Coalesced into a vast necklace of 70 x 7 used disposable communion cups, pearls and gilded angles; For God So Loved the World beautifully explores the tensions within the call to be stewards of the earth.

 

Within my work the disposable communion cup has come to symbolise contradictions and dualities within holy spaces.

 

Observing disposal of thousands of these plastic cups, there seemed a disconnect between the intended meaning of the communion ritual, and it's assimilation into a modern culture of consumption and waste. 

 

Unable to reconcile with the idea that faith communities are somehow  removed from environmental responsibility. The necklace explores what it looks like to have a holy identity, that enriches the environment, rather than diminishes it. 

In For God So Loved the World, the volume of cups creates an overwhelming necklace; acknowledging the magnitude of the waste problem and ultimately how far we fall short of our own determinations of what it means to be holy.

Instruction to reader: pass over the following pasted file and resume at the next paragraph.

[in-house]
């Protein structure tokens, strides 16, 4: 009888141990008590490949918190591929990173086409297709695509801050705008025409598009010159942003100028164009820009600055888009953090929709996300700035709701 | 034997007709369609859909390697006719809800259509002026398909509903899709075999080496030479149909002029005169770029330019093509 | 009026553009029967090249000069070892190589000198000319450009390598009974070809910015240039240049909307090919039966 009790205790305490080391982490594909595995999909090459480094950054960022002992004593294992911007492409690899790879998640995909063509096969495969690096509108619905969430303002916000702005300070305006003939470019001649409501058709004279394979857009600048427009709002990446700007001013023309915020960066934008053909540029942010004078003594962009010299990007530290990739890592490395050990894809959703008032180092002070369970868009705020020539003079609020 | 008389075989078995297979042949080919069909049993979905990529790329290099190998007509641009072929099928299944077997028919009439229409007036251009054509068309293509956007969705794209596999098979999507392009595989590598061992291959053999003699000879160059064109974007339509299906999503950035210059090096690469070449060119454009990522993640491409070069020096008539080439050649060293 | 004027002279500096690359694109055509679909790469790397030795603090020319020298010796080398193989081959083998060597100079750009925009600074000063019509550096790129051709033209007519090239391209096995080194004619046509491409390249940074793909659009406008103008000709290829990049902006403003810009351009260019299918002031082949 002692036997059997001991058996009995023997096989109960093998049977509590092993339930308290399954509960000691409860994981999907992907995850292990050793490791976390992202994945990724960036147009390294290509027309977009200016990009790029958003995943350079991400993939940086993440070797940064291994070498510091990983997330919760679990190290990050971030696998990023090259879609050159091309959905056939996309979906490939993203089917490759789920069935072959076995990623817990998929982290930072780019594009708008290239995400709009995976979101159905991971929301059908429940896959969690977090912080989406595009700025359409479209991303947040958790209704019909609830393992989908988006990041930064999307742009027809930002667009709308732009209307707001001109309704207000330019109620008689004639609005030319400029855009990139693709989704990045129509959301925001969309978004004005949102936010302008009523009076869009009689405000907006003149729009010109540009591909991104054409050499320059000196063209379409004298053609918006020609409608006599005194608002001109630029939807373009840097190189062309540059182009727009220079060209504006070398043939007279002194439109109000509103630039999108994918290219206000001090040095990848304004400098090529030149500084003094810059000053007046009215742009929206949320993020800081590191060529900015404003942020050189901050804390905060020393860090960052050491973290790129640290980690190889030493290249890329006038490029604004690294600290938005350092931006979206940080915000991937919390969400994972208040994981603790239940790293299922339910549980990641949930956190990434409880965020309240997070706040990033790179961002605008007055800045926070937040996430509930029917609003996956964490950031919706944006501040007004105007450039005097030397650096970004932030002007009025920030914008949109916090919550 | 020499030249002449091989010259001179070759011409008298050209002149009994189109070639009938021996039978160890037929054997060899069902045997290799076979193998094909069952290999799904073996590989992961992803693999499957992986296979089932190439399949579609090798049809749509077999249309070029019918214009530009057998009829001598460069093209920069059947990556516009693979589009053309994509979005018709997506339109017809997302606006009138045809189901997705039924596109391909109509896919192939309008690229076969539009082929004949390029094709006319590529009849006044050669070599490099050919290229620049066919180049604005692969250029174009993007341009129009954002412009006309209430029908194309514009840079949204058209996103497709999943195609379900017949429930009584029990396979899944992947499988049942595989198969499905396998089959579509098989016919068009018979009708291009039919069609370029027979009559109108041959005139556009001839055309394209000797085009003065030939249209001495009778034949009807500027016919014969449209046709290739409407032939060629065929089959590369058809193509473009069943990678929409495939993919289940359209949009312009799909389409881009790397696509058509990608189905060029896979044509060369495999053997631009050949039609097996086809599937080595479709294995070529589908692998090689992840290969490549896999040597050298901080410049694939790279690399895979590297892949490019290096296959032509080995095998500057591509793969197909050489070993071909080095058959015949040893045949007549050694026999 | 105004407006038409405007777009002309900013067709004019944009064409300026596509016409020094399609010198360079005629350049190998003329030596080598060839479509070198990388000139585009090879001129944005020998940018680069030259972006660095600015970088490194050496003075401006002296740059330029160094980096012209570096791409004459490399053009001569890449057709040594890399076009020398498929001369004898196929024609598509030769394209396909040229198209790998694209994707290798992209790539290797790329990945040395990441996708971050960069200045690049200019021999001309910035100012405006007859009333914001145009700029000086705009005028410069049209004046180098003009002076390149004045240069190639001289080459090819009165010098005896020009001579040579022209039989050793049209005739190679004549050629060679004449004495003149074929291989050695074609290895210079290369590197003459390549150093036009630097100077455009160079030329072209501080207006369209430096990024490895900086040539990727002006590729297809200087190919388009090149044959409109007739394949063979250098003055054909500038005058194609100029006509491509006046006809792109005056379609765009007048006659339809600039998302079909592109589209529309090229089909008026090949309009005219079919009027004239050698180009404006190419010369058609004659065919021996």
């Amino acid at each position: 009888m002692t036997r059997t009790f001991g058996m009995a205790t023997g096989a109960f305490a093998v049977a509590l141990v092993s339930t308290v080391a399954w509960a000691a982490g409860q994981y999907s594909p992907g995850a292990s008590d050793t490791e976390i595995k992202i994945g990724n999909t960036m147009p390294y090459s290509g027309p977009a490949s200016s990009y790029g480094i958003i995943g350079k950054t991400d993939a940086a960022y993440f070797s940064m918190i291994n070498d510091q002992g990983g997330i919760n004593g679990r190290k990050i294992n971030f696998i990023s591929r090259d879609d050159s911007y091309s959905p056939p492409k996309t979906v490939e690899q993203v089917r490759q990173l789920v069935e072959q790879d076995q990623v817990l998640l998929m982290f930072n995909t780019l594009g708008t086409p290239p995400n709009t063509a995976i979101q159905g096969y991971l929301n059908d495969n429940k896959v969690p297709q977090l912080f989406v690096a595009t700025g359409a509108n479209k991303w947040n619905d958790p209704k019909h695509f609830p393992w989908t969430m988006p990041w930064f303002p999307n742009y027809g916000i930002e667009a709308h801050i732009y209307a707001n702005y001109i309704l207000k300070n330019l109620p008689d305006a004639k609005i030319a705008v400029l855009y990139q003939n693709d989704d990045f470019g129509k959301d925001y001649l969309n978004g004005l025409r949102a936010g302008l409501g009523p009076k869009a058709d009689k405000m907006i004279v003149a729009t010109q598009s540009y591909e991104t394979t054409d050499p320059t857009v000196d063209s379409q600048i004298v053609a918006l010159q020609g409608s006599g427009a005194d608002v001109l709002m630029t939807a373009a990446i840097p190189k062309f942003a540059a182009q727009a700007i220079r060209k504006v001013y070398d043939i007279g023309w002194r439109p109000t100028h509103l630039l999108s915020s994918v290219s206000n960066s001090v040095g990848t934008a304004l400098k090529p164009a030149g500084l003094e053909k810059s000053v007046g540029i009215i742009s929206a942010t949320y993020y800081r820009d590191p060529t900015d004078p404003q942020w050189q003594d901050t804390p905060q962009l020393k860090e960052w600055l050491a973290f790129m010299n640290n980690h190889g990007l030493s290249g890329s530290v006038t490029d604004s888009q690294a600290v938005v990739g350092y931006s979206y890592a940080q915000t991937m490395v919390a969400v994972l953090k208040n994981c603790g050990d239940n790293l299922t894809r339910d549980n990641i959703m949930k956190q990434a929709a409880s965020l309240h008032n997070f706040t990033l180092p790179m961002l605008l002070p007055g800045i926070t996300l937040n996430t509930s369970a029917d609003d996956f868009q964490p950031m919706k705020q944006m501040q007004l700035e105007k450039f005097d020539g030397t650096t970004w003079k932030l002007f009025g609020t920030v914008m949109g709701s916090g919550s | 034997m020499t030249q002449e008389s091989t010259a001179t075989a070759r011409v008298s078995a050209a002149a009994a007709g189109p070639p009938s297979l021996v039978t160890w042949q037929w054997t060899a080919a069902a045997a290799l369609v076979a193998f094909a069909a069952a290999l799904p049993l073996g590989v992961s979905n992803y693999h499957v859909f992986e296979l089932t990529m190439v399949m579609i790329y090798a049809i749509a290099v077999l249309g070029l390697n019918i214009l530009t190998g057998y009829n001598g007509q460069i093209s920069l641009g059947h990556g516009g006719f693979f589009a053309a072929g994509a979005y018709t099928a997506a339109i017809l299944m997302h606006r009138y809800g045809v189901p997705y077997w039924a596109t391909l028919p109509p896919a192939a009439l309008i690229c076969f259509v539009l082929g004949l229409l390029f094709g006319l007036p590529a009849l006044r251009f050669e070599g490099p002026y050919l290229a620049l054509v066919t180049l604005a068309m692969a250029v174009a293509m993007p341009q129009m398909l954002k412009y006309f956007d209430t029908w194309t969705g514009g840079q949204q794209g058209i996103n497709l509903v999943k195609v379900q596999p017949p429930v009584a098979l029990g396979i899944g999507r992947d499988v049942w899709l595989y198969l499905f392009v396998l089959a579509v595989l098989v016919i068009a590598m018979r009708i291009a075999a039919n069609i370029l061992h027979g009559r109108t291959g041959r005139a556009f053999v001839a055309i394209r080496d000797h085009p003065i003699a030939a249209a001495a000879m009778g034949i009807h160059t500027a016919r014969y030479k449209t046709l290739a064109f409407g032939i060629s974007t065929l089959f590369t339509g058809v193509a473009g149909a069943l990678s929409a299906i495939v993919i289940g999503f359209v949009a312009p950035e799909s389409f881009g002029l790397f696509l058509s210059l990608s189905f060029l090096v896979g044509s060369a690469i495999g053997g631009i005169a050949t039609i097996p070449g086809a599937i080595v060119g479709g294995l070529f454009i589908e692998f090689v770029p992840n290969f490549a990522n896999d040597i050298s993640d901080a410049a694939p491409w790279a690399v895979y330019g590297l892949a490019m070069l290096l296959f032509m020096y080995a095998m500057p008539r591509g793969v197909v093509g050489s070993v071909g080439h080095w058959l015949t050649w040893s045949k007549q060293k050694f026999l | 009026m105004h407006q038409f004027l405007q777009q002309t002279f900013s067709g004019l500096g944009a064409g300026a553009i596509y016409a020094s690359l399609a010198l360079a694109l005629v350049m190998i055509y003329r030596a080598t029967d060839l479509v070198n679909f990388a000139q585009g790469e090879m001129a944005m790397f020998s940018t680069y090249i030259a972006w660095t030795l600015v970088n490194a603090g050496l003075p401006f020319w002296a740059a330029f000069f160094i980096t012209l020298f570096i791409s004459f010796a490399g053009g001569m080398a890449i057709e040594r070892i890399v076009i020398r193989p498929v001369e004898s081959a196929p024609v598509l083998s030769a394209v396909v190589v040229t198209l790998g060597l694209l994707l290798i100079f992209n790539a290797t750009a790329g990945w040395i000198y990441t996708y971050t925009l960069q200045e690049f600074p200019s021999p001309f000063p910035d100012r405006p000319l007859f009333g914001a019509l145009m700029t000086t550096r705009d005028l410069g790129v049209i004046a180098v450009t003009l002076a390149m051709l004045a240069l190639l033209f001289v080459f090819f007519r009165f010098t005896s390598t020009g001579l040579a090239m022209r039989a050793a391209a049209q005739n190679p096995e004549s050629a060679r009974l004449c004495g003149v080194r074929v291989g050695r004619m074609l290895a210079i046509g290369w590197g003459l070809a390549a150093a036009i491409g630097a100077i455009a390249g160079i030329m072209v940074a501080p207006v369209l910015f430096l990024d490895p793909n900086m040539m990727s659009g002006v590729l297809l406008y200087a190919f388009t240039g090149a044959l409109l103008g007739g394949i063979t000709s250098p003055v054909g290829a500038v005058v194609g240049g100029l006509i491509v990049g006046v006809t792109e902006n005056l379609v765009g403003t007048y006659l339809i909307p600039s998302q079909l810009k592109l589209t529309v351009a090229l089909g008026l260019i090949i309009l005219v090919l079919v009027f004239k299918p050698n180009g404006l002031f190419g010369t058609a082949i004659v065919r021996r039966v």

But excess is juxtaposed against overarching grace and empowerment, symbolised by the number of cups; 70x7 (Matthew 18:21-22). Each cup is punctuated by a pearl; an organic gem whose beauty is created from the friction of an irritant lodged in the flesh of an oyster.  Two ornately carved Gold kruvim hold the necklace together at the clasp. Heavenly beings said to have guarded the Arc of the Covenant, signifying the presence of God with humanity.  Read the article by Dr Kevin Murray

 

490 recycled communion cups, fresh water pearls,

Gold plated sterling silver, stainless steel

2600 h x 80 w x 30 d mm

Photographer: Jeremy Dillon

August 2008